Apoplexy__

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I've heard Goljan audio say that you restrict protein in liver failure due to urea cycle compromise. I've also read somewhere else that you use a high-protein diet in liver failure to compensate for hypoalbuminemia. Which is it?

Or is it more a management of symptoms sort of thing?
Edema and worsening ascites --> BMP shows low albumin --> high-protein diet
Neurological symptoms --> BMP shows uremia --> low-protein diet

Couldn't find a definitive answer with a cursory Google search. Thanks for the help in advance.
 

Brain Bucket

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In class, so can't really look this up, but it's an interesting q. I'd imagine it would depend on etiology as well as progression.

Towards end stage, I can't see a choice but to pumping up protein and managing the encephalopathy.

Try the GI forum?

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Apoplexy__

Apoplexy__

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Towards end stage, I can't see a choice but to pumping up protein and managing the encephalopathy.
Ah, yeah that sounds like a logical compromise. Thanks, I might ask GI too later.

Checked in Robbins, doesn't really talk about patient management...
 
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ulikedaggers

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I've heard Goljan audio say that you restrict protein in liver failure due to urea cycle compromise. I've also read somewhere else that you use a high-protein diet in liver failure to compensate for hypoalbuminemia. Which is it?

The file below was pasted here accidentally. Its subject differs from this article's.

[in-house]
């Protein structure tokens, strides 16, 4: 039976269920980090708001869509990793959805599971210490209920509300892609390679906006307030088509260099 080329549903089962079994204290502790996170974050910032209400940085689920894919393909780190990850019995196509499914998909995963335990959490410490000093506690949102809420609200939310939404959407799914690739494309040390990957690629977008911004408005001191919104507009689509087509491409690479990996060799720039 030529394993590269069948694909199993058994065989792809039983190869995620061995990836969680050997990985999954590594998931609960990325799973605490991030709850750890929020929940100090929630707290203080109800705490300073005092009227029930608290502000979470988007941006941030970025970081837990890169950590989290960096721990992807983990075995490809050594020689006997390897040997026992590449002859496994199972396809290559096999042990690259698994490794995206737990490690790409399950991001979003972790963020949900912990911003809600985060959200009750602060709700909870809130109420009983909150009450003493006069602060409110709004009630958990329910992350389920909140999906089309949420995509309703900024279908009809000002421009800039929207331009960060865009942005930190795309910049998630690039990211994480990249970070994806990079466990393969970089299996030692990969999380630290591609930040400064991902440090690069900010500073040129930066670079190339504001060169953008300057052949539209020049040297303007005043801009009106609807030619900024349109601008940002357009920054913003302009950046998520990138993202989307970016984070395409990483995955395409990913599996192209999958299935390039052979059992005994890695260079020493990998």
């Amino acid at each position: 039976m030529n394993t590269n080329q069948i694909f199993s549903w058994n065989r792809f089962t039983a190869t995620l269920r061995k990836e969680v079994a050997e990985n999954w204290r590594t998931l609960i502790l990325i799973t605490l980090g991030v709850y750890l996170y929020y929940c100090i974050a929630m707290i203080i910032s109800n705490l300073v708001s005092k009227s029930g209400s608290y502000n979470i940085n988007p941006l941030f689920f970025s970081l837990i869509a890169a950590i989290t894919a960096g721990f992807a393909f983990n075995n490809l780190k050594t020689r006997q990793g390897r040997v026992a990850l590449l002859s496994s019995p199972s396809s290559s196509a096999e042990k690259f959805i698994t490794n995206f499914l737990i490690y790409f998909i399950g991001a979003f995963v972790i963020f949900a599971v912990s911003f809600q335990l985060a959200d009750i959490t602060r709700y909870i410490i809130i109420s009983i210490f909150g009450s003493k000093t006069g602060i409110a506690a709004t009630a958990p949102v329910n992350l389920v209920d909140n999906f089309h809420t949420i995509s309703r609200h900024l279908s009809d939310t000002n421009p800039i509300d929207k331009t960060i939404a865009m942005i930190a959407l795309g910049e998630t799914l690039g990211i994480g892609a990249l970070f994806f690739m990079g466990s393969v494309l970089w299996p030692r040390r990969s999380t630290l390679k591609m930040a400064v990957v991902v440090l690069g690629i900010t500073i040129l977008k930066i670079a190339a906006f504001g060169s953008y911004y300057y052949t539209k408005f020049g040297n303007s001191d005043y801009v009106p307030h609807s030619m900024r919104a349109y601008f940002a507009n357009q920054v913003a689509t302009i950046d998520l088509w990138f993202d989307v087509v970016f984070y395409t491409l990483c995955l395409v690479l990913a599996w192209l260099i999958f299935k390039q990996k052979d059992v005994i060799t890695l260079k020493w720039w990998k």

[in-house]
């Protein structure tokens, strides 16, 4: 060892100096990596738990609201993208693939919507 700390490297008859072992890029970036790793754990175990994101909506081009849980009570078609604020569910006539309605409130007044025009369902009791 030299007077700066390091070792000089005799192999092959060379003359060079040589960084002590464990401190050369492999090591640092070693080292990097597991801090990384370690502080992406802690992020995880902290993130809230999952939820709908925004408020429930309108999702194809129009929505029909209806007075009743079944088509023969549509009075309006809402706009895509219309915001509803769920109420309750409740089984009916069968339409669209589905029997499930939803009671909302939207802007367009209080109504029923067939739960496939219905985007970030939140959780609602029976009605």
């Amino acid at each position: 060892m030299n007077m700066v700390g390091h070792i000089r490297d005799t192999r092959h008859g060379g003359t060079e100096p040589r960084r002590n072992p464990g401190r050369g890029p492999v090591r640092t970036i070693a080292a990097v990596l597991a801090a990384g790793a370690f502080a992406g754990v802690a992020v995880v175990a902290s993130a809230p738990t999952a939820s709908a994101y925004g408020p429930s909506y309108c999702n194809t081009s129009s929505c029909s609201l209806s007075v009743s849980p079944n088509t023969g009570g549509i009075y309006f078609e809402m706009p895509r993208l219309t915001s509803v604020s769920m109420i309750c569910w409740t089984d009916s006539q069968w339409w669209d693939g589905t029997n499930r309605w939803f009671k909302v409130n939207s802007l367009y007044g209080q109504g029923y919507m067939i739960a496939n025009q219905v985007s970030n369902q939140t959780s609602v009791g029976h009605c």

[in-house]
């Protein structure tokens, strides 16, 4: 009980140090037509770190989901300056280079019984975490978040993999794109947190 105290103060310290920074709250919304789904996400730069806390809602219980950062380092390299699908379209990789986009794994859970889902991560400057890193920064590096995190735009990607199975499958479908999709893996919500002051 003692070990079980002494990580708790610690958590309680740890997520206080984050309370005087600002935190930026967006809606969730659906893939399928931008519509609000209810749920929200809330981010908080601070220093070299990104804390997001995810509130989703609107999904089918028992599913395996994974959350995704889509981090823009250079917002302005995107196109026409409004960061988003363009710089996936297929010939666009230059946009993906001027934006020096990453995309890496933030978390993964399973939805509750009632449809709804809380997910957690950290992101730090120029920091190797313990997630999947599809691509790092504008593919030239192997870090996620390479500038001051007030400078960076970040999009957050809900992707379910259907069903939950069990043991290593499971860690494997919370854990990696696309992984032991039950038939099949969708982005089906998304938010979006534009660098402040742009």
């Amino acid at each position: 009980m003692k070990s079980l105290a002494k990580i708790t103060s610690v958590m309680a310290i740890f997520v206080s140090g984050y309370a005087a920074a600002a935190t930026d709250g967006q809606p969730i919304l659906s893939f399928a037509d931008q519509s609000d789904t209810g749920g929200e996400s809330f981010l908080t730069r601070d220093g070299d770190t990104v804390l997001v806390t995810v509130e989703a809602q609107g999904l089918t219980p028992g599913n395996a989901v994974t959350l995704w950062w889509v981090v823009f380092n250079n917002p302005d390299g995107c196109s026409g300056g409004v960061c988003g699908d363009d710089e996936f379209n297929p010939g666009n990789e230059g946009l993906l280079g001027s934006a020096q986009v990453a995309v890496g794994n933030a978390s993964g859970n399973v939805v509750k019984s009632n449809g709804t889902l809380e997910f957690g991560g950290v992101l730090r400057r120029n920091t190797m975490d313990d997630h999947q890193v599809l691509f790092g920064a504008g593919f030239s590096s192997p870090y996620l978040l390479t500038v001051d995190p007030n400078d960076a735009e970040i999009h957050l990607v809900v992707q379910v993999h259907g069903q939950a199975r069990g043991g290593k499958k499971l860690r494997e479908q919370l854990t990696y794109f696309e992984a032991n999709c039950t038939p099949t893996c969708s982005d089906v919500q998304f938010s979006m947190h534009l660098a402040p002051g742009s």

Or is it more a management of symptoms sort of thing?
Edema and worsening ascites --> BMP shows low albumin --> high-protein diet
Neurological symptoms --> BMP shows uremia --> low-protein diet

Couldn't find a definitive answer with a cursory Google search. Thanks for the help in advance.
It's going to depend on the etiology. I'm only an M1 so I don't have specific details for you, but we just covered some of this in biochem.

With MCAD and urea cycle deficiencies, for example, you'd restrict proteins.

On the other hand, if the liver issue is such that there's a negative nitrogen balance you could treat with high protein. We didn't learn about any specific diseases that cause a negative nitrogen balance though.
 
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Apoplexy__

Apoplexy__

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On the other hand, if the liver issue is such that there's a negative nitrogen balance you could treat with high protein.
Interesting idea with the nitrogen balance guiding therapy. You could probably just go on a patient-by-patient basis and assess BUN, urine urea, and serum protein.

Found this article, which basically says what we've all been saying: Both options can be right. Specifically, the article says you let protein intake be normal or high if there's malnutrition, and restrict only in the case of severe encephalopathy:
http://www.medscape.com/viewarticle/575158_4

As an aside, the same issue comes up in nephrotic syndrome complicating renal failure. You have a negative nitrogen balance in a condition you'd normally restrict protein in. A quick glance at Wiki says you'd restrict protein (because you'd just pee it out anyway), then give an IV albumin solution if the edema is so extreme that the patient is at risk for severe pulmonary edema.

Ah well, just wanted to make sure that protein restriction AND supplementation were both possibilities given the context. I'm sure the info in a board question stem would be sufficient to figure it out.
 
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if you are suffering from liver disease you should take care of the following diet prescription like you should increase the intake of carbohydrates but in proportion. Cut down the intake of protein because it limit building up toxic waste. take medicine and vitamin prescribed by your doctor for nerve problem, nutritional problem from liver disease. limit the intake of salt intake because it may result swelling in the liver.